An excerpt from the best-selling author’s memoir, “Where the Light Fell.”
At a vulnerable time in my spiritual development, I found myself at a Bible college with a 66-page rule book and little emphasis on grace. Other students seemed quite content in the controlled environment. In me, however, the campus culture encouraged more cynicism than faith.
My cynicism gradually softened over the course of my sophomore year. I found some relief in a new Christian Service assignment: “university work.” Four of us male students started visiting a nearby state university every Saturday night with the goal of engaging students in conversations about faith.
On our first visit I am dazzled by the plush dorms and student lounges, so different from the utilitarian buildings at the Bible college. Entranced, I study the bulletin boards covered with splashy posters announcing concerts, plays, and other student activities. I want to be one of these people more than I want to convert them.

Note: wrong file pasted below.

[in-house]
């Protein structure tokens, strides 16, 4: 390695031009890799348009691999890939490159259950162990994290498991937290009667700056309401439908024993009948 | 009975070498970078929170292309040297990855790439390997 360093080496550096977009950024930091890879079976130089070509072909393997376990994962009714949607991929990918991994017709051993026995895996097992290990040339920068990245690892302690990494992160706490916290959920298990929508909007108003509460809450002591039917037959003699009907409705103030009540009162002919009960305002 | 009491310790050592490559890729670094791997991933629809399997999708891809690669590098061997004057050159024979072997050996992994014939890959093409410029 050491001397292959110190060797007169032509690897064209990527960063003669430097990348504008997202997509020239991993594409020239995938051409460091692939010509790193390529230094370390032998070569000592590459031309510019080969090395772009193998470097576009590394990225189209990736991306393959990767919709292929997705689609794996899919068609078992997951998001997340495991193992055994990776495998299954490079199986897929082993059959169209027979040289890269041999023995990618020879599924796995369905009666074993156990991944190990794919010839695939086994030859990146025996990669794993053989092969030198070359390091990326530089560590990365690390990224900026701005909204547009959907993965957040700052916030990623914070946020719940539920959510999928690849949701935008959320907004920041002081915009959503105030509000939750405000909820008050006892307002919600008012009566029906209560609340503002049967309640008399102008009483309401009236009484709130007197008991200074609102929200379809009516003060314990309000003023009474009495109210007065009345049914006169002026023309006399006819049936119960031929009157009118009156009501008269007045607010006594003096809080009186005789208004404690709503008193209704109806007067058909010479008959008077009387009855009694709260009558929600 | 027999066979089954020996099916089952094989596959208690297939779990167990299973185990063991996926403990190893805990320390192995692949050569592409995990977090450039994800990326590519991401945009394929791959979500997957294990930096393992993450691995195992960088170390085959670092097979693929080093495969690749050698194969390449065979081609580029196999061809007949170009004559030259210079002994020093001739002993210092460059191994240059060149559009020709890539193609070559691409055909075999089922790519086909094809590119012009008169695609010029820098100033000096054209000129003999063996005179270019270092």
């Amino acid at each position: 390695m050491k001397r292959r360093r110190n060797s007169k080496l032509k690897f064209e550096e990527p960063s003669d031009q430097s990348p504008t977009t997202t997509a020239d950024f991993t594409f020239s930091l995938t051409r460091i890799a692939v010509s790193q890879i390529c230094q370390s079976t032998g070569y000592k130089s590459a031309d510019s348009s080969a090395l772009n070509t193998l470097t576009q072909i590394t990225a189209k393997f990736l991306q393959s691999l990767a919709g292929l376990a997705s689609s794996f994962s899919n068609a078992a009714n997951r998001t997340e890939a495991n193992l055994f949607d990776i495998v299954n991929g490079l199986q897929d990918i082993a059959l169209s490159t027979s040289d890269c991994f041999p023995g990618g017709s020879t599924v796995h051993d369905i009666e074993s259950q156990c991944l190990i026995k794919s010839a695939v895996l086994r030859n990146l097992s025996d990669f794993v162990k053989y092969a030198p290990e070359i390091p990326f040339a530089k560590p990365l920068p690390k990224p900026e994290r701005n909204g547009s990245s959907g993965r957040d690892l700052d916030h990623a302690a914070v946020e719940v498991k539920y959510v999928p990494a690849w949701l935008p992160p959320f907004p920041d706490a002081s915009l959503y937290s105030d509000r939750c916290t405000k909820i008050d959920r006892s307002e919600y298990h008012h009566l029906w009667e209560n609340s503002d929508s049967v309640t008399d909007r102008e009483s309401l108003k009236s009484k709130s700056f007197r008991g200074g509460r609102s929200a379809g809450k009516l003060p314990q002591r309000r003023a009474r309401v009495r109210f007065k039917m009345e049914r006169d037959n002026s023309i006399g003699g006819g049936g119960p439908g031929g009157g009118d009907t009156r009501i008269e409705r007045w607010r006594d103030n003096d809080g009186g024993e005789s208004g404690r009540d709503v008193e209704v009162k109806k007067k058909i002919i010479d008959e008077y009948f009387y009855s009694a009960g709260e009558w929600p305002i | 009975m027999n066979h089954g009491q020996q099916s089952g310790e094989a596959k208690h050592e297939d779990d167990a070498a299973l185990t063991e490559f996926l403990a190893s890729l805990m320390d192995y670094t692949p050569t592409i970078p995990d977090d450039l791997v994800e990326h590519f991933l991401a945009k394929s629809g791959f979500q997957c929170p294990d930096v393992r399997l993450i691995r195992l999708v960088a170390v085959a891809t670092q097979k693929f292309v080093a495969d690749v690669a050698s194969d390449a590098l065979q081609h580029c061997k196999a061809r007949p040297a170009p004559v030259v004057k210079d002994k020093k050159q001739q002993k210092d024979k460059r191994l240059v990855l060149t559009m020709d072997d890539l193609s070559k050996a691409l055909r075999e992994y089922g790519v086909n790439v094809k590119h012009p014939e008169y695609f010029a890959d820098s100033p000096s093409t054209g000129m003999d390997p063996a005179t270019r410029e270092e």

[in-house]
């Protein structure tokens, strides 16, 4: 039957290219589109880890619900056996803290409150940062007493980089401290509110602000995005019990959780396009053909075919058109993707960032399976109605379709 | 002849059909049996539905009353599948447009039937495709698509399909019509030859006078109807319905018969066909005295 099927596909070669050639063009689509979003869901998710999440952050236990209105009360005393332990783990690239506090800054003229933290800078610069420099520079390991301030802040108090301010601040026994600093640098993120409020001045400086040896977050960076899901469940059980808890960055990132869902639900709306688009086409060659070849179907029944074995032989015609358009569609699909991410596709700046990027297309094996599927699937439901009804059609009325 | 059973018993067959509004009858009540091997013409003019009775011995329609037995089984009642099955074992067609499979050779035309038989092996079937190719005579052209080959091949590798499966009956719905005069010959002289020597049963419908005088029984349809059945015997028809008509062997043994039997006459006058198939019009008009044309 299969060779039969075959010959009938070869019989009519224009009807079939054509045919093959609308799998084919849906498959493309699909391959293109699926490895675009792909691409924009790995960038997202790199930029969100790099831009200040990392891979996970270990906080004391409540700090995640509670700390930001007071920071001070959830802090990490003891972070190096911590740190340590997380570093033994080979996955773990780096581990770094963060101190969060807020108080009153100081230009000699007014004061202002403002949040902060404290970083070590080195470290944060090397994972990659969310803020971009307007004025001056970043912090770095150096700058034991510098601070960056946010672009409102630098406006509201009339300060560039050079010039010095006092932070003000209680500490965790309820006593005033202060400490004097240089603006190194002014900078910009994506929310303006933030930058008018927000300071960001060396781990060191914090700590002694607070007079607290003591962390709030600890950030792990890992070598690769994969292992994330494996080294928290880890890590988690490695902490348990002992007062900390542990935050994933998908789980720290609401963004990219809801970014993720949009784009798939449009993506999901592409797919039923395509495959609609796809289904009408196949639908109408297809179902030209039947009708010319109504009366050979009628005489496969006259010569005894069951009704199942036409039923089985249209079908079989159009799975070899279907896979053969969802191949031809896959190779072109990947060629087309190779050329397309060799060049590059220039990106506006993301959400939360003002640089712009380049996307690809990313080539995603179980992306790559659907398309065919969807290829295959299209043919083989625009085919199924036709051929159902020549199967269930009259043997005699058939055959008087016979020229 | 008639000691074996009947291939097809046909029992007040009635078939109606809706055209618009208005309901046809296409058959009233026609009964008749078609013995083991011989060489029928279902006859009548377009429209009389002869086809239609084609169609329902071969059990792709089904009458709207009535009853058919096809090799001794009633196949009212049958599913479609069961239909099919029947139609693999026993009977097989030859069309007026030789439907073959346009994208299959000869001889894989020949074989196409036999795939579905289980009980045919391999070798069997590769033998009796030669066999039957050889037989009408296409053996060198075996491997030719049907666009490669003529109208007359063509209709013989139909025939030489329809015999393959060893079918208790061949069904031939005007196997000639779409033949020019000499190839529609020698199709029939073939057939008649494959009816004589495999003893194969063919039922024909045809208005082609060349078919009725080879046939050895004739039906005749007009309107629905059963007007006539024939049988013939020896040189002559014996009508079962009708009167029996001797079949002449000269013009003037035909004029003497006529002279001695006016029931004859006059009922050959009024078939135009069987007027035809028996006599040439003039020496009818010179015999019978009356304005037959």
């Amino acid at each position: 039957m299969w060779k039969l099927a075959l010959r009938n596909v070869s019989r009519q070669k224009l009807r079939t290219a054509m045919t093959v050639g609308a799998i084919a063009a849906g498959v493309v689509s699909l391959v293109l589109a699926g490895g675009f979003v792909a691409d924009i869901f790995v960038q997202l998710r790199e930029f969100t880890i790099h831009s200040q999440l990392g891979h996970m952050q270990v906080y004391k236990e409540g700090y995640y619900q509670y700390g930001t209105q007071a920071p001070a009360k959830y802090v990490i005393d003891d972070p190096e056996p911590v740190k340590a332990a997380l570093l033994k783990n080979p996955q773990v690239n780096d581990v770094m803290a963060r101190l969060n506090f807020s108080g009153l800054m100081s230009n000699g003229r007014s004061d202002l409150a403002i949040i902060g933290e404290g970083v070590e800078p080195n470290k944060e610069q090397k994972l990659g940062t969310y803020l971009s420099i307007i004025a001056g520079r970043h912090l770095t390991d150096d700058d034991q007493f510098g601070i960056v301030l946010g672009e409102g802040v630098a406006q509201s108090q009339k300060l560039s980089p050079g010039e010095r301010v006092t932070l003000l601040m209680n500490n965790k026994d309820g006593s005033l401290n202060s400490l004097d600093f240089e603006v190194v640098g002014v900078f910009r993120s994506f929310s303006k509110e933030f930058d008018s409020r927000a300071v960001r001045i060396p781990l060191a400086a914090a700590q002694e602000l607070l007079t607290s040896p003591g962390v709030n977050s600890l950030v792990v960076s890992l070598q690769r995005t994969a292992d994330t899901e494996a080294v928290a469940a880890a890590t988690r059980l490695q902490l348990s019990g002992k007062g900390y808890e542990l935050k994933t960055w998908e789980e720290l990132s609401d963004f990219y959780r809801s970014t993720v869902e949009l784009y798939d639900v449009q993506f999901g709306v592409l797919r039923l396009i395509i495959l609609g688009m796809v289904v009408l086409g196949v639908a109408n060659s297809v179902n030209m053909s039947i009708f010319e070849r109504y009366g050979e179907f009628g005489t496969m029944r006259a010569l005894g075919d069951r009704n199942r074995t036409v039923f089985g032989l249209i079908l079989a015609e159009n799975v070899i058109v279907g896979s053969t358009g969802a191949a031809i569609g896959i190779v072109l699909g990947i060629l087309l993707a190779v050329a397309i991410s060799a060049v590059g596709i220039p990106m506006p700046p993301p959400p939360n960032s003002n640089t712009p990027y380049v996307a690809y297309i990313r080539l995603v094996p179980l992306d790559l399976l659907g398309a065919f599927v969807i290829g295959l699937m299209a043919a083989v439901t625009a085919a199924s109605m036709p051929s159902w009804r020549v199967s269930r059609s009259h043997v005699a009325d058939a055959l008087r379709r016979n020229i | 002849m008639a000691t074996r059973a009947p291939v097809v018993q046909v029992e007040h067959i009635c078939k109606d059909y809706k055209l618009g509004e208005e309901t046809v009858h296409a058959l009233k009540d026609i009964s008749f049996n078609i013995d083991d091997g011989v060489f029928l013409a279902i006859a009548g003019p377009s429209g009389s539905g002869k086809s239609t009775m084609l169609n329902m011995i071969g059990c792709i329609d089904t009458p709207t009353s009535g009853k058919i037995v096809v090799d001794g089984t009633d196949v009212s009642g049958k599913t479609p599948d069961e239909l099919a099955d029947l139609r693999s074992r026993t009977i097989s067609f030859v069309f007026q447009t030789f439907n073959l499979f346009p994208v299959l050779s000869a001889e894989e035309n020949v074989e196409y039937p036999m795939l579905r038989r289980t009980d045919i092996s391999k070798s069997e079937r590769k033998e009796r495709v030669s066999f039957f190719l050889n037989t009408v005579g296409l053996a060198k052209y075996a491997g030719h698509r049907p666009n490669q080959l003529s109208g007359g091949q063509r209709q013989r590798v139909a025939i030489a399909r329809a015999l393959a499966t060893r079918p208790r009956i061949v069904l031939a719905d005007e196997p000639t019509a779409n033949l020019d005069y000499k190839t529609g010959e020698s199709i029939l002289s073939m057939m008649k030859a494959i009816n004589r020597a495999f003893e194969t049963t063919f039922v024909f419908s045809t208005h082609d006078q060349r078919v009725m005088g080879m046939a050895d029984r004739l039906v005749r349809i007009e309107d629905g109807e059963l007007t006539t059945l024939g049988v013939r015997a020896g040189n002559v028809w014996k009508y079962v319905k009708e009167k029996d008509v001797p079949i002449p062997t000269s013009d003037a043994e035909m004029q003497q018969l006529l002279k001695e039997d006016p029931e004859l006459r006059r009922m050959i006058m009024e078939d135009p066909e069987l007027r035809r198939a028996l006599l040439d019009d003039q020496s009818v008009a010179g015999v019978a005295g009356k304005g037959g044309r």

Strolling through the campus, I notice a group of athletes sitting on a patio. “Where are you guys from?” I ask.
“We’re with the Yale baseball team. How about you?”
“Um, I attend a Bible college down the road, and we came over here to see if anyone wants to talk about spiritual things.” They exchange smirks. I continue, “You see, in God’s economy …”
“That’s funny,” one of the athletes interrupts. “I didn’t know God had an economy.” His teammates laugh, and blood rushes to my face. I head toward the student center to watch TV.
“Don’t worry, Philip,” my fellow students reassure me when I report on my botched attempt at witnessing. “At least you sowed the seed. God’s …